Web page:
Workers’ compensation is a benefit that provides financial support and medical assistance to employees who sustain work-related injuries or illnesses. However, one common concern among employees is whether their employer can terminate their employment after filing a workers’ compensation claim.
Here are the rights and protections employees have under North Carolina law when it comes to employment security following a workers’ compensation claim.
Understanding employment protection laws in North Carolina
In North Carolina, employees have certain safeguards in place to prevent unfair termination or retaliation after filing a workers’ compensation claim. The Workers’ Compensation Act prohibits employers from terminating or discriminating against employees solely because they exercise their right to seek benefits for a workplace injury or illness.
Prohibited retaliation: Protecting employee rights
It is important to note that filing a workers’ compensation claim does not provide absolute immunity from termination. However, an employer cannot retaliate against an employee solely based on their workers’ compensation claim. This means that an employer cannot terminate an employee or take adverse employment actions, such as demotion or reduced hours, as a direct response to the filing of a claim.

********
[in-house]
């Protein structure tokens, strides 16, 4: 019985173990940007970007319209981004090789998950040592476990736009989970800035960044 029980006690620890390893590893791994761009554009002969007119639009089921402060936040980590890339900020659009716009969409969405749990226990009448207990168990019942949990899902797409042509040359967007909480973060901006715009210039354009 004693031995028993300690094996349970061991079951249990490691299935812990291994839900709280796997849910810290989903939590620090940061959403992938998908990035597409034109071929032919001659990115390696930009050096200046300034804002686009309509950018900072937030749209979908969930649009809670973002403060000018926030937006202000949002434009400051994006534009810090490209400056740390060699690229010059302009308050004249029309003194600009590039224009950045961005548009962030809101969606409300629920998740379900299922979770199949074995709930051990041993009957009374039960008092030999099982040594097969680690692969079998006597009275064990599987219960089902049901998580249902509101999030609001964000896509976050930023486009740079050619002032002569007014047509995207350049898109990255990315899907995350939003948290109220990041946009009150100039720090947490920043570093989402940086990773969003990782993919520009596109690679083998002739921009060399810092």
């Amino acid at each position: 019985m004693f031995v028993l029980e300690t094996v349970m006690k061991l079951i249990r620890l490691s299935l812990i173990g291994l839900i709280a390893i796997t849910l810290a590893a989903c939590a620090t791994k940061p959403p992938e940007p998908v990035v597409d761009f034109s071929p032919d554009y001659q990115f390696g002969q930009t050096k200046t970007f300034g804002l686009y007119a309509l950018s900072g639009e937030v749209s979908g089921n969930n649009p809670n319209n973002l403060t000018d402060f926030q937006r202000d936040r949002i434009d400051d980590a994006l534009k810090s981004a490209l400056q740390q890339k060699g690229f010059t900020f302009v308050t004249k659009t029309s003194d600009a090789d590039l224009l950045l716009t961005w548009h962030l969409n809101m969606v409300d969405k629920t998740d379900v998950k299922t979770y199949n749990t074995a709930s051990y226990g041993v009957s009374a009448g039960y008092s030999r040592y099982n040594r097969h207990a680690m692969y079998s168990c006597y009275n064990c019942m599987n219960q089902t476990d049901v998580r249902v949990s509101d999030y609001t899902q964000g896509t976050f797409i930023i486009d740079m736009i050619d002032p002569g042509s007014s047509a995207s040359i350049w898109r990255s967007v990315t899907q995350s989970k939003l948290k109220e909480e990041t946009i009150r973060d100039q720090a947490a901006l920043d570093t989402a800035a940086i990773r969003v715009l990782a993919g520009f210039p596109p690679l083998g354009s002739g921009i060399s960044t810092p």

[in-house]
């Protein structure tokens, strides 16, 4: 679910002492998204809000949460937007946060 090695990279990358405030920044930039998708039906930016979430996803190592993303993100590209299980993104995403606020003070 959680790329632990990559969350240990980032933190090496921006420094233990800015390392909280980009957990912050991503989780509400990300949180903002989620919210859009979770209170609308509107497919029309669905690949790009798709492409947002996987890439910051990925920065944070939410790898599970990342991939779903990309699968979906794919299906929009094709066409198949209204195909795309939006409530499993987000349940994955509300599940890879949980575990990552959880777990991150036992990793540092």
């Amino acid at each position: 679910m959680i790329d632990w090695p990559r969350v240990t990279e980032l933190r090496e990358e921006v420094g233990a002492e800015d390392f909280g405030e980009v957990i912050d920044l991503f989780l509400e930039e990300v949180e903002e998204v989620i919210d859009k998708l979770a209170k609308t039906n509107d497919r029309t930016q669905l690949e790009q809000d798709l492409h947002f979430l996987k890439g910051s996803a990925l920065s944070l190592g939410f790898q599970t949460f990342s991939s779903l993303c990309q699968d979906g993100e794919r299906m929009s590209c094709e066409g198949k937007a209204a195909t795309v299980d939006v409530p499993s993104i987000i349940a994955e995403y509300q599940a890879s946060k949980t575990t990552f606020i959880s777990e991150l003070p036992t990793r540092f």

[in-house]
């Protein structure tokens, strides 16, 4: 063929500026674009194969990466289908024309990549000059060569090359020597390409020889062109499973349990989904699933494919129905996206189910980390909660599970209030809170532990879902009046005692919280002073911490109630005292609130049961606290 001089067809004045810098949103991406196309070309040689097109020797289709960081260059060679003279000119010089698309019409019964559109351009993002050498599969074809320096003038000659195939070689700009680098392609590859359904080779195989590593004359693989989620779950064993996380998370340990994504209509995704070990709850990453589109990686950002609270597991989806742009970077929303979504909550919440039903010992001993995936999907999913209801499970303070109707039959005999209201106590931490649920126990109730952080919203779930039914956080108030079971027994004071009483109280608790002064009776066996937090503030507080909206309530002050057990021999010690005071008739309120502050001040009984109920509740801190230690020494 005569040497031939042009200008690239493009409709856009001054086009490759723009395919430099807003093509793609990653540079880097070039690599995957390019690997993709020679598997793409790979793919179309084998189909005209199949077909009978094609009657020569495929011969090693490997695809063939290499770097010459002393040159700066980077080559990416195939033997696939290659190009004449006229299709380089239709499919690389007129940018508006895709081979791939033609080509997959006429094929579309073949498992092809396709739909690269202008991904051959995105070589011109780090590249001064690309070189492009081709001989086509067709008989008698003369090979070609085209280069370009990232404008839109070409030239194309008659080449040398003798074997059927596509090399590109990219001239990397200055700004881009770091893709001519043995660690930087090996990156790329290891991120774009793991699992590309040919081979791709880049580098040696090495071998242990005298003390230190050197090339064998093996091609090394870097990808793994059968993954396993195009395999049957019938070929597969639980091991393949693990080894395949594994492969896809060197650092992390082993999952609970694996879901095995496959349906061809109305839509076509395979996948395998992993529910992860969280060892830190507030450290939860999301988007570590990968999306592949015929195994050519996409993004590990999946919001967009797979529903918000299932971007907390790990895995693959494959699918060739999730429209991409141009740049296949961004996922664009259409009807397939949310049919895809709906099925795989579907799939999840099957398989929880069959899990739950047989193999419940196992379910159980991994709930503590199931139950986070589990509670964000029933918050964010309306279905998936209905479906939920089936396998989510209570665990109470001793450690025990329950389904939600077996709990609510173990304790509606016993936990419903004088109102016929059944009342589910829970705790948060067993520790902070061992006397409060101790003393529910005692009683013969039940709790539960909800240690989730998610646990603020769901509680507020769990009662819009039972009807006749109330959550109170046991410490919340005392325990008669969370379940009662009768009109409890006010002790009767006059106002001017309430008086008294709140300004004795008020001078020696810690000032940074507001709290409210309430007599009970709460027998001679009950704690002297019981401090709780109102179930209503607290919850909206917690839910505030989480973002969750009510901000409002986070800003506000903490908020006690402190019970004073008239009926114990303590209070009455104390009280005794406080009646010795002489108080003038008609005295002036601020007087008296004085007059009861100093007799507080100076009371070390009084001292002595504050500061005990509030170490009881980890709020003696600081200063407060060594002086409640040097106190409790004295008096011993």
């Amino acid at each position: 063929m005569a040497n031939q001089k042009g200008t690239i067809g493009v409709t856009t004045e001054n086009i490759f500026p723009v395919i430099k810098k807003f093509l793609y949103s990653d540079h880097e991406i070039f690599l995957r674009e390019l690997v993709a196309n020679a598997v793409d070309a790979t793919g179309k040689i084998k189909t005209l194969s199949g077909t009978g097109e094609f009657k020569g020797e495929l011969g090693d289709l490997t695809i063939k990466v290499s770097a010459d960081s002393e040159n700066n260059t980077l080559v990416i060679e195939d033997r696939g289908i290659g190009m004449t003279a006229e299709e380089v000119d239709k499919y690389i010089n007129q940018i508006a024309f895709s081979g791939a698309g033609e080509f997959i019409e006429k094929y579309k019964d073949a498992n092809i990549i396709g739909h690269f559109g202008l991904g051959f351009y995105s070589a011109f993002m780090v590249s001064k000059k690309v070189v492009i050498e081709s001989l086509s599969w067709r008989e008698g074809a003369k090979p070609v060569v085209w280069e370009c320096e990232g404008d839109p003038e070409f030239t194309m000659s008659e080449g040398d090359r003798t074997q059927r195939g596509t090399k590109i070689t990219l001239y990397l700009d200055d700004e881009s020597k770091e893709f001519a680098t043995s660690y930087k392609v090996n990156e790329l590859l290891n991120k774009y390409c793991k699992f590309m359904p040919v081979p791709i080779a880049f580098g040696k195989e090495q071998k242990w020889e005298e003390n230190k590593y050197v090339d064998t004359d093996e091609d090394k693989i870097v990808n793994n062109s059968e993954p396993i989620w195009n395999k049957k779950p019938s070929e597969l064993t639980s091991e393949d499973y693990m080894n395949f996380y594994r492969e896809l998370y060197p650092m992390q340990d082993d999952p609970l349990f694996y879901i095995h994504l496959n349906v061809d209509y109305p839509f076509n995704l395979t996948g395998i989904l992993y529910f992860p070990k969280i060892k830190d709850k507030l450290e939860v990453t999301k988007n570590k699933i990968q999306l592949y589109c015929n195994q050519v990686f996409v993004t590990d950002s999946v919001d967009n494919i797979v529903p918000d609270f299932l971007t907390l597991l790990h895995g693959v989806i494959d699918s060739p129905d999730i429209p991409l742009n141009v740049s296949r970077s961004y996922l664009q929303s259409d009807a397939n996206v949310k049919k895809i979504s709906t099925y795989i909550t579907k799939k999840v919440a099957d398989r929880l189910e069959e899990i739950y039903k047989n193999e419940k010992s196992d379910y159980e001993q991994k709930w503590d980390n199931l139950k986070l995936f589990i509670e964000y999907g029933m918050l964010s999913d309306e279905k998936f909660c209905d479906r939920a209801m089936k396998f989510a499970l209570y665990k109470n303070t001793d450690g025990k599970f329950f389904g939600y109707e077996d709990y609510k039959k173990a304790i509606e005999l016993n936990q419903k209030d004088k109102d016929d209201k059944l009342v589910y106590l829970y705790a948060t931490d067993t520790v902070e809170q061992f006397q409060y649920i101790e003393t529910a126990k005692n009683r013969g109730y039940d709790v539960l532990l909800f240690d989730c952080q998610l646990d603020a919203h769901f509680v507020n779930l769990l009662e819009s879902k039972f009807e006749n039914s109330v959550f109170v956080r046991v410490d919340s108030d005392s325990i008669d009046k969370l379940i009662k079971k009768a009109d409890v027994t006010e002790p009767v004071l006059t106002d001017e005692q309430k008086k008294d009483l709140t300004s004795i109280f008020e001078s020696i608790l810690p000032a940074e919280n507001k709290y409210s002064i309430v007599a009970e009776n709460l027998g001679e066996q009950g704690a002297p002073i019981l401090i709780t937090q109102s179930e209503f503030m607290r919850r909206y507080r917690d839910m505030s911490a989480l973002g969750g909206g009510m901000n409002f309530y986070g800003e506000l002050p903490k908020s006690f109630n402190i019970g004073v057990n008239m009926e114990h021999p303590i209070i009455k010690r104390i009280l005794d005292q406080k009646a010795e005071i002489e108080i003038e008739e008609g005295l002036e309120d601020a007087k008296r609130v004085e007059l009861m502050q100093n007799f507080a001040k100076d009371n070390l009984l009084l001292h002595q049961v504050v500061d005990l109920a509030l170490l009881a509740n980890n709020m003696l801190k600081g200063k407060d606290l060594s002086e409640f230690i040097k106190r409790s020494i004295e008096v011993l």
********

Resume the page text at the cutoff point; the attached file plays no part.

Legitimate reasons for termination
While North Carolina law provides protection against retaliatory actions, employers can still terminate employees for legitimate reasons unrelated to the workers’ compensation claim. For instance, if an employee violates company policies, engages in misconduct or demonstrates poor job performance, the employer may have grounds for termination. It is essential to differentiate between a legitimate termination and one that is retaliatory in nature.
If an employee believes they have been wrongfully terminated or faced adverse employment actions due to their workers’ compensation claim, they have the right to pursue legal recourse. To establish retaliation, the employee must demonstrate a causal connection between the workers’ compensation claim and the adverse employment action taken by the employer. To do this, the employee can present evidence, such as timing, witness statements or documented retaliatory behavior.
While filing a workers’ compensation claim does not grant absolute job security, North Carolina law provides important protections against retaliation and unfair termination. Employees have the right to seek benefits for workplace injuries or illnesses without the fear of losing their jobs.